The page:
Dame Julie Mellor, the parliamentary and wellness services ombudsman. Photograph: Martin Argles for the Guardian
Older men and women may be “struggling in silence” underneath NHS care since they are reluctant to complain about the care they get, the parliamentary and wellness services ombudsman for England has said.
Dame Julie Mellor believes above-65s either concern a backlash if they raise troubles or will not like producing fuss, that means watchdogs are only seeing the tip of the iceberg of critical failings.
“Older folks are some of the most regular consumers of the NHS but they are much less very likely to complain about remedy and care when specifications slip to unacceptable levels,” Mellor explained in an report for the Day-to-day Mail on Monday.
“Our analysis displays that a quarter of older men and women never know the place to go to complain about the NHS, despite using the support much more frequently than folks underneath 65. Complaints are a gift to the NHS because that is how improvements are accomplished. Older individuals should be encouraged to complain and taken significantly when they do.”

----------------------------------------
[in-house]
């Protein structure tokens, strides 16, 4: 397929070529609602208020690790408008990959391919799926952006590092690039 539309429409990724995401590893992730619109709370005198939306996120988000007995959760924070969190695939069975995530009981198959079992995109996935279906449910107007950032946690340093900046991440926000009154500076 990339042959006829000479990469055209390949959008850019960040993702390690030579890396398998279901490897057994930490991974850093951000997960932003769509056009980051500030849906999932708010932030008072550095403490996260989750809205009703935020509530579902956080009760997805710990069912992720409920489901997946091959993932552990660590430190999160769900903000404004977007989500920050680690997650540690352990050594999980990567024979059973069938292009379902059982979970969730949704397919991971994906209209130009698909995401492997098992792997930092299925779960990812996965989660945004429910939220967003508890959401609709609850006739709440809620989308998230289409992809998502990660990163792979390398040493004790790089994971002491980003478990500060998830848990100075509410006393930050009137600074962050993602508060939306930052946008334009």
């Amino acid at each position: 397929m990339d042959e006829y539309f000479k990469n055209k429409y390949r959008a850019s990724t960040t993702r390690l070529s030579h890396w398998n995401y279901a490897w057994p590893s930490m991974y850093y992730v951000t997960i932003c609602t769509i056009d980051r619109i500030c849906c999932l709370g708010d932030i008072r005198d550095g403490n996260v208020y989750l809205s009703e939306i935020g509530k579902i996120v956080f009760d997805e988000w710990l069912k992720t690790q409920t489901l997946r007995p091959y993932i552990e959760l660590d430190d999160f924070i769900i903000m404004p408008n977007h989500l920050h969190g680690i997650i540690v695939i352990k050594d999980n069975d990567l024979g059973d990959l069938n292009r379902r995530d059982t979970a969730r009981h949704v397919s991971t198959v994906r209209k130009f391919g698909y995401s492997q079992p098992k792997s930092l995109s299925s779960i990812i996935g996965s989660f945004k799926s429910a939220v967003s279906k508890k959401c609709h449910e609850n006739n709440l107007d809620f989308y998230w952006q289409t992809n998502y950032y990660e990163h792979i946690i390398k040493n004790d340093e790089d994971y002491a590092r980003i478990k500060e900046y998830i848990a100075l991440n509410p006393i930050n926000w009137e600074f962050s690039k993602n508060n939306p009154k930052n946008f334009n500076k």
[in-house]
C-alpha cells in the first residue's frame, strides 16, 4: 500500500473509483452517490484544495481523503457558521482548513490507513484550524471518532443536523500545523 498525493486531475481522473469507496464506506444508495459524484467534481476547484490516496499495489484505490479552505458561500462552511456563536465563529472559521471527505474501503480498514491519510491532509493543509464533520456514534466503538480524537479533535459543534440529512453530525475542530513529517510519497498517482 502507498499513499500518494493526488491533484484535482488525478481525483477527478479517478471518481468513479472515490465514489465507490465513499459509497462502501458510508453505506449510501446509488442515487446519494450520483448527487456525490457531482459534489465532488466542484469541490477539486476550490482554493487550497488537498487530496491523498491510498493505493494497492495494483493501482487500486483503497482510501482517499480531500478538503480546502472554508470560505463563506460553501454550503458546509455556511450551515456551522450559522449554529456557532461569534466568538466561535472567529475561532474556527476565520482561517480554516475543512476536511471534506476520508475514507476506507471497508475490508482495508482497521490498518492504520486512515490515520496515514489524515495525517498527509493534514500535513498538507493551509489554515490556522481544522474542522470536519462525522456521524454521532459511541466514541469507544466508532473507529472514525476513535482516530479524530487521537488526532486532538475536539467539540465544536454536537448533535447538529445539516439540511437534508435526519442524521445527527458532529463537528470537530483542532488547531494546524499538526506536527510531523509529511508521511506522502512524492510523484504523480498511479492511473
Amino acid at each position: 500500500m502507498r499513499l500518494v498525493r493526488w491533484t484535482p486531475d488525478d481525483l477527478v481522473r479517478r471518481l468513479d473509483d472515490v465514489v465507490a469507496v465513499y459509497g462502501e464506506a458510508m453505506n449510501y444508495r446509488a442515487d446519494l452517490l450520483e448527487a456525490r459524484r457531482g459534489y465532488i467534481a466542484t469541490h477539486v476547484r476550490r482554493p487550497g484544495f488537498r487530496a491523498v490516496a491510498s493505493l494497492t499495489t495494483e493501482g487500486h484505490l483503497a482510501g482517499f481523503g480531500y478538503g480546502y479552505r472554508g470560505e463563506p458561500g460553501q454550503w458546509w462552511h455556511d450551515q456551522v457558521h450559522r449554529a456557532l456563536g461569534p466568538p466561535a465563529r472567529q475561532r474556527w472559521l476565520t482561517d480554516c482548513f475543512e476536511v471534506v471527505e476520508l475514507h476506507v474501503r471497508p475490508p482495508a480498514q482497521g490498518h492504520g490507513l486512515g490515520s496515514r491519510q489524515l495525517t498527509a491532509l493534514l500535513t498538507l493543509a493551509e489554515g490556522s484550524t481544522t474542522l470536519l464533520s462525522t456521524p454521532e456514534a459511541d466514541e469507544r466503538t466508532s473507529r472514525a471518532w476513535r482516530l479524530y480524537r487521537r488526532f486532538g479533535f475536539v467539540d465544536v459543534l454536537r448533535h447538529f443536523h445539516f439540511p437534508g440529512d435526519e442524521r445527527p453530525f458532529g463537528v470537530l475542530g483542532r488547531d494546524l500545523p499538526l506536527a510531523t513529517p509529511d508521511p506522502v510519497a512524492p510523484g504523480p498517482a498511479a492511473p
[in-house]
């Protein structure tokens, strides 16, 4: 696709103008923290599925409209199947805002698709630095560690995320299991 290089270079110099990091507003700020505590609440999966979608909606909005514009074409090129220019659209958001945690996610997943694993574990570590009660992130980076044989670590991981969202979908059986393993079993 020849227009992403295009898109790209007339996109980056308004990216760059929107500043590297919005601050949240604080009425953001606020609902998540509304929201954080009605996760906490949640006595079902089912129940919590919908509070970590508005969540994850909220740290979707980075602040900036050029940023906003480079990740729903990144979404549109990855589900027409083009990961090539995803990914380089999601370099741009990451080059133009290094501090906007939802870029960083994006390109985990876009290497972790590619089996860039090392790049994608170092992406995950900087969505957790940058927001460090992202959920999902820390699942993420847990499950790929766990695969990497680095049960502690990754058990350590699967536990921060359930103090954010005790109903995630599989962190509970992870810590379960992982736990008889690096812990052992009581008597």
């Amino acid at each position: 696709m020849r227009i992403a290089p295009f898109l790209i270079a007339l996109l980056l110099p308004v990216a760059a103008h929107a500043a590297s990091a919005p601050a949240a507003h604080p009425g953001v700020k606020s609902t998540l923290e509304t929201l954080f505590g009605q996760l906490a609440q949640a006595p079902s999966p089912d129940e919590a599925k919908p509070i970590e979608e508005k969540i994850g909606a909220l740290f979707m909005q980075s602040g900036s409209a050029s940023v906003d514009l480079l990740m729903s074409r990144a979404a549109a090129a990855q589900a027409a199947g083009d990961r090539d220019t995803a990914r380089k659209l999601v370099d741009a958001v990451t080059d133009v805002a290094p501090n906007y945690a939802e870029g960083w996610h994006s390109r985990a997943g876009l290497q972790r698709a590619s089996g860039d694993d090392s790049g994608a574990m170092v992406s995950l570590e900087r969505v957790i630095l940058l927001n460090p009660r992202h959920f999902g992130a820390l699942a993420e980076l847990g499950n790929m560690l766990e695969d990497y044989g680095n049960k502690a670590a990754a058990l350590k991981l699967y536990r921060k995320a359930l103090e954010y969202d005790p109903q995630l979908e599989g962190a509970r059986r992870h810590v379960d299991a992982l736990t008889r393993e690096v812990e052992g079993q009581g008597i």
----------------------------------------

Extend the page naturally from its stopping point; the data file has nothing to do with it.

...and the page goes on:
Mellor said: “Nearly 80% of all the investigations we carry out are about NHS services. Even even though virtually half of NHS care and solutions are given to older people, only a third of the health complaints we investigate are about the care of older individuals.
“Of the situations we do see, there are frequent themes operating by means of complaints about the care of older people,” the ombudsman stated. “Misdiagnosis, personnel attitudes, poor communication with sufferers and households, substandard nutrition, and individuals not currently being treated with dignity, just to title a few.”
Calling for a “cultural shift in the way” complaints are dealt with across the well being and social care technique, Mellor said: “More needs to be carried out to tackle the toxic cocktail of reluctance by individuals, carers and families to complain, and a defensive response from the NHS when they do.”
In an interview with the Guardian final yr, Mellor accused hospital boards of “not understanding from their patients’ experience to avoid problems from taking place again”, warning that failure to listen sufficiently to individuals and discover from their complaints – as occurred in the scandal at the Mid Staffordshire NHS trust – was not exceptional.